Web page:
In 1855 he also wrote a wonderful book on The Art of Travel in which he advised future travelers on things he had learnt from experience and the experience of others.
Karl JohanAndersson (1827 – 1867) more often used his anglicised name, Charles John Andersson; Swedish/English trader, miner, hunter; and amateur naturalist and ornithologist. He explored and collected in Sweden as a young man. He was the son of British bear hunter Llewellyn Lloyd, ‘impoverished but of good family,’ and a Swedish lady, a servant of Lloyd’s in Sweden. He was in London arranging another expedition up north when he met Francis Galton.
Andersson describes his introduction to Galton as follows: “Shortly after my arrival in London, Sir Hyde Parker, “The King of Fishermen,” introduced me to Mr. Francis Galton, who was then just on the point of undertaking an expedition to Southern Africa; his intention being to explore the unknown regions beyond the boundary of the Cape-of-Good-Hope Colony, and to penetrate, if possible, to the recently-discovered Lake Ngami. Upon finding that I, also, had an intention of traveling, and that our tastes and pursuits were, in many respects, similar, he proposed to me to give up my talked-of trip to the far north, and accompany him to the southward – promising, at the same time, to pay the whole of my expenses. This offer awoke within me all my former ambition; and, although I could not be blind to the difficulties and dangers that must necessarily attend such an expedition, I embraced, after some hesitation, Mr. Galton’s tempting and liberal proposal.” [Four Years in Africa, p. 3]
After Galton returned home, Andersson stayed in the region and conducted further expeditions of his own. He reached Lake Ngami in 1853 (like we did in 2010!).
In 1855 he returned to London, where he published his book “Lake Ngami.” (In 2010 I just wrote a blog post ‘We Kayak the Kalahari’). He returned to Africa the same year, later reaching the Okavango and the Cunene rivers. He also launched several ventures in Damaraland, including a copper mining scheme. He was briefly elected Chief of the Damara in 1864, but he was severely wounded in battle against the Nama Hottentots. He died in Ovamboland (or in Angola? Probably not, as he wrote that he was ‘unable to cross the Cunene river.’) in 1867. Andersson is considered the most important early European explorer of the region.
His account of the ‘Ovampoland’ expedition to the Cunene was published in his book Four Years in Africa, usefully supplementing Galton’s own account (Travels in South Africa, in which Galton spoke highly of Andersson. Galton also recommended him to the Royal Geographical Society, which presented him with some scientific instruments).
Andersson also published several other works, including Notes of Travel in South-Western Africa(1875), edited and issued after his death by his father, Llewellyn Lloyd – the ‘British bear hunter,’ remember?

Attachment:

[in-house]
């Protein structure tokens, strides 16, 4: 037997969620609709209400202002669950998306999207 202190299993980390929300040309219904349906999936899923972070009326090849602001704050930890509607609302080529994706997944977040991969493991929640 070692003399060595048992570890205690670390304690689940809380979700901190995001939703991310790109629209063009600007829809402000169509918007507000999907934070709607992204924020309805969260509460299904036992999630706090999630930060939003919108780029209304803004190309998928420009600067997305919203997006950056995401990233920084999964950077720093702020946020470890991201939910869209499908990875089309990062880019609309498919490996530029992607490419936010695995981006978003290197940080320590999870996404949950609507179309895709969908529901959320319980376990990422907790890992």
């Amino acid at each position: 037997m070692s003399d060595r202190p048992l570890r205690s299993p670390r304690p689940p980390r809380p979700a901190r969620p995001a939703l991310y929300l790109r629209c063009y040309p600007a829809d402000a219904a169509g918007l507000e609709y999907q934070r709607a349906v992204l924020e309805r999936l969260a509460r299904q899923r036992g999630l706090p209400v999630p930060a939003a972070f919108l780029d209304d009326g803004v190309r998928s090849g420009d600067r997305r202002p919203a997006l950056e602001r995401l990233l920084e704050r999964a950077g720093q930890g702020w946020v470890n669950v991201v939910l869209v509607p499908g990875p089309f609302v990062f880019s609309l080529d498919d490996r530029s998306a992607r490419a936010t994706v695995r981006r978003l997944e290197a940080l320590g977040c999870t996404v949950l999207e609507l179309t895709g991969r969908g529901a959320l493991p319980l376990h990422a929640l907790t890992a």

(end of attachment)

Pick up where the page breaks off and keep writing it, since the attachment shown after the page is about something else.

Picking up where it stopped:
Andersson was chronically short of funds. While in London he tried to borrow money from Galton, attempting to find a publisher for his book, but Galton curtly refused in a letter: “I for my part cannot help you in the way you wish. I have nothing like fortune sufficient to do so. If you had struggled hard with a scrupulous economy, and if as Sir James Brooke did, you had even worked your passage home like a common sailor, if you had lived thriftily and frugally determining to keep as much as possible of what you had so well earned in order to win more, the world would have respected you the more highly. The example you would have set the world would have been a noble one, but a fatal pride has made you take another course and placed you, as I am sure you must acknowledge, in a very false position. We all of us make our mistakes in life. The true plan is to use faults as lessons to make us wiser.” Galton could be this rude as he was titled, wealthy and connected, while Andersson was none of those – and “illegitimate.” Always remember: IMO, there’s no such thing as an illegitimate child. Parents may have been guilty of illegitimate behaviour; but there’s no such thing as an illegitimate child. That description should be erased from the language, and would be if they’d elect me to the Oxford Annual New Words Committee.
Andersson, Charles J. “Explorations in South Africa, with the Route from Walfisch Bay to Lake Ngami”, Journal of the Royal Geographical Society, 25 (1855), pp. 79-107.
Andersson, Charles J. Lake Ngami, or Explorations and Discoveries in the Wilds of Southern Africa. New York, 1856.
Andersson, Charles J. The Okavango River, a Narrative of Travel, Exploration and Adventure. London, 1861.
Andersson, Charles J. The Lion and The Elephant (L. Lloyd ed.). London, 1873.
Andersson, Charles J. The Matchless Copper Mine in 1857: Correspondence of Manager C. J. Andersson, edited by Brigitte Lau. Windhoek: National Archives, SWA/Namibia, 1987. 113p., il., maps. ([Archeia, Nr. 7]) .
Andersson, Charles J. Trade and Politics in Central Namibia 1860-1864:Diaries and Correspondence. Windhoek: Archives Services Division, Dept. of National Education, 1989. 338p., il., maps ([Archeia, Nr. 10]) .
Biography: Wallis, J.P.R. Fortune my Foe: The Story of Charles John Andersson, African Explorer 1827-1867 (foreword by the Rt. Hon. General J. C. Smuts), Jonathan Cape, London, 1936
William Tyrer Gerrard sent a stuffed aardvark to Derby! How cool or how bad ass is that? You receive a parcel from your botanical collector: Here are some flowers and some leaves; oh, and one aardvark! Poor bloody aardvark had to stare out on grey Pommie skies from then on.
I went looking for his story after seeing a Forest Iron Plum tree at Sand Forest Lodge in Zululand, the Drypetes gerrardii.